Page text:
With regard to national security review procedures, the Committee on Foreign Investment in the United States (CFIUS) in November delivered a cache of unclassified documents to Chinese-owned Ralls Corporation after a court ruling found that the Obama administration denied Ralls its constitutional right to due process in 2012. While this was an unprecedented win for Ralls, its impact on future Chinese investments will be limited, as the court did not question the authority of the President or CFIUS to block foreign investment on national security grounds. Legal procedures in the coming months will offer more clarity on the extent to which the Ralls decision may affect future CFIUS investigations with regard to due process rights of foreign investors.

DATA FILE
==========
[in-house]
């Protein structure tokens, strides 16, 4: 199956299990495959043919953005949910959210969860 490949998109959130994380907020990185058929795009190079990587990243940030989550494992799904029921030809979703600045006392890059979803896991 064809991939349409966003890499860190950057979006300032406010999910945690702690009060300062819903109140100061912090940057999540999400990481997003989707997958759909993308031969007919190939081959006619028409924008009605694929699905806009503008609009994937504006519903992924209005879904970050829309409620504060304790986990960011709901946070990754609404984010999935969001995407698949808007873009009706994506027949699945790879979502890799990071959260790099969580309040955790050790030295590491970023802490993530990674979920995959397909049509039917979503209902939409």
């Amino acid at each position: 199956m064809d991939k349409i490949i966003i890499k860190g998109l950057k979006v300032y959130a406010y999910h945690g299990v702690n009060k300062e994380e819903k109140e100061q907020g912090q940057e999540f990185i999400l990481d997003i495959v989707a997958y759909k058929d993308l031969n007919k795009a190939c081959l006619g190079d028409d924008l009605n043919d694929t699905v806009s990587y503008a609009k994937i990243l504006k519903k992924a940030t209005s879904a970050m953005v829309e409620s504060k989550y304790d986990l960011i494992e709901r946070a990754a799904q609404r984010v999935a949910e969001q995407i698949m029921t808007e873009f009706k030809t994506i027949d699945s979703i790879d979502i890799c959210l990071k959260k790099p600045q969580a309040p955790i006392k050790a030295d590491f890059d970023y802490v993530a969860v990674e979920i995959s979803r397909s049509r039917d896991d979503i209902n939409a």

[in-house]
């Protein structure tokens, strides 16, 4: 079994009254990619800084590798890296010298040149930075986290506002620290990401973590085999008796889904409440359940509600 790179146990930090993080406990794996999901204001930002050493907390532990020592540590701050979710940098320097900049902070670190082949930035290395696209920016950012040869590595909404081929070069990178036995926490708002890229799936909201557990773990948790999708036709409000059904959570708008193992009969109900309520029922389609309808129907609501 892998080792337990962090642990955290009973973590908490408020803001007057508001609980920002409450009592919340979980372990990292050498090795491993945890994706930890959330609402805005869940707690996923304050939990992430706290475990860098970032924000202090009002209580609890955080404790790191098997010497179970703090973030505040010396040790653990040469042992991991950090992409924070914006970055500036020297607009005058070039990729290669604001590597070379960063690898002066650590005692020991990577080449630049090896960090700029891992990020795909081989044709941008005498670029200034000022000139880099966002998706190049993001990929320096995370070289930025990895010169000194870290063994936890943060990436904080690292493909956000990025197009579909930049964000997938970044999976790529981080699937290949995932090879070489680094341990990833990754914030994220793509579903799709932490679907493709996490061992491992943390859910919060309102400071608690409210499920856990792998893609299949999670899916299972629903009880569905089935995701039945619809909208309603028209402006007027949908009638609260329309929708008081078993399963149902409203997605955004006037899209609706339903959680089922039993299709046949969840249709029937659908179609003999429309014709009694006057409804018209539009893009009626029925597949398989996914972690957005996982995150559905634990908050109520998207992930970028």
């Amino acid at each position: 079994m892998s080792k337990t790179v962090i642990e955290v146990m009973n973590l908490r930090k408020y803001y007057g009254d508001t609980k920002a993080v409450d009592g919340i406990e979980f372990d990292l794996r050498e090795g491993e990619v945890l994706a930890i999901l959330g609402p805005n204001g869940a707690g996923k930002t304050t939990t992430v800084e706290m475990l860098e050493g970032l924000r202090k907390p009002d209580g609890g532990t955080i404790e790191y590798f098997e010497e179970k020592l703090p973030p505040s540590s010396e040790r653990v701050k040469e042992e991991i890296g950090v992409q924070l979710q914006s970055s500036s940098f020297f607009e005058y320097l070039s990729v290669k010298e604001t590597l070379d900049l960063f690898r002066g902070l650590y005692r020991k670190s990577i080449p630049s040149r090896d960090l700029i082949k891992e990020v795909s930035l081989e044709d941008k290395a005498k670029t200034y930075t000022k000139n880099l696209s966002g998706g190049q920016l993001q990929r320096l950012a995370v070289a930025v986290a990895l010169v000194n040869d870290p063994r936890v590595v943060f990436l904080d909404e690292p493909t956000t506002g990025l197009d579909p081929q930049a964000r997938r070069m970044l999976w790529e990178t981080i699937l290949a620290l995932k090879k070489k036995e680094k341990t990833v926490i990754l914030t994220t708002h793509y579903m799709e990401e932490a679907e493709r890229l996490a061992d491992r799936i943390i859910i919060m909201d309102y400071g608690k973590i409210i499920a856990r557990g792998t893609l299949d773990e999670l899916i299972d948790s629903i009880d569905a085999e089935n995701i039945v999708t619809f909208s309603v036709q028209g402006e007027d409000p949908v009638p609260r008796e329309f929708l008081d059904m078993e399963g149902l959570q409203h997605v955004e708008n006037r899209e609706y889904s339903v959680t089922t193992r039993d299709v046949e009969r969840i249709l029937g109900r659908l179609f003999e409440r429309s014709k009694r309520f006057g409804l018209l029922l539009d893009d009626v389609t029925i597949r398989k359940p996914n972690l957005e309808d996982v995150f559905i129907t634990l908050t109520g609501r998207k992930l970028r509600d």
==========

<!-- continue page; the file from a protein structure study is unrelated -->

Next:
At the beginning of 2015, more than $3 billion of deals were pending or announced, among them the $1.95 billion sale of the Waldorf Astoria hotel in New York to insurance company Anbang. A flurry of real estate developments across the country has driven the number of multiyear greenfield projects to a new record high, with combined announced investments of more than $12 billion in coming years. Absent political headwinds, outbound investment by Chinese firms will continue to boom in 2015 and the United States will remain a key market.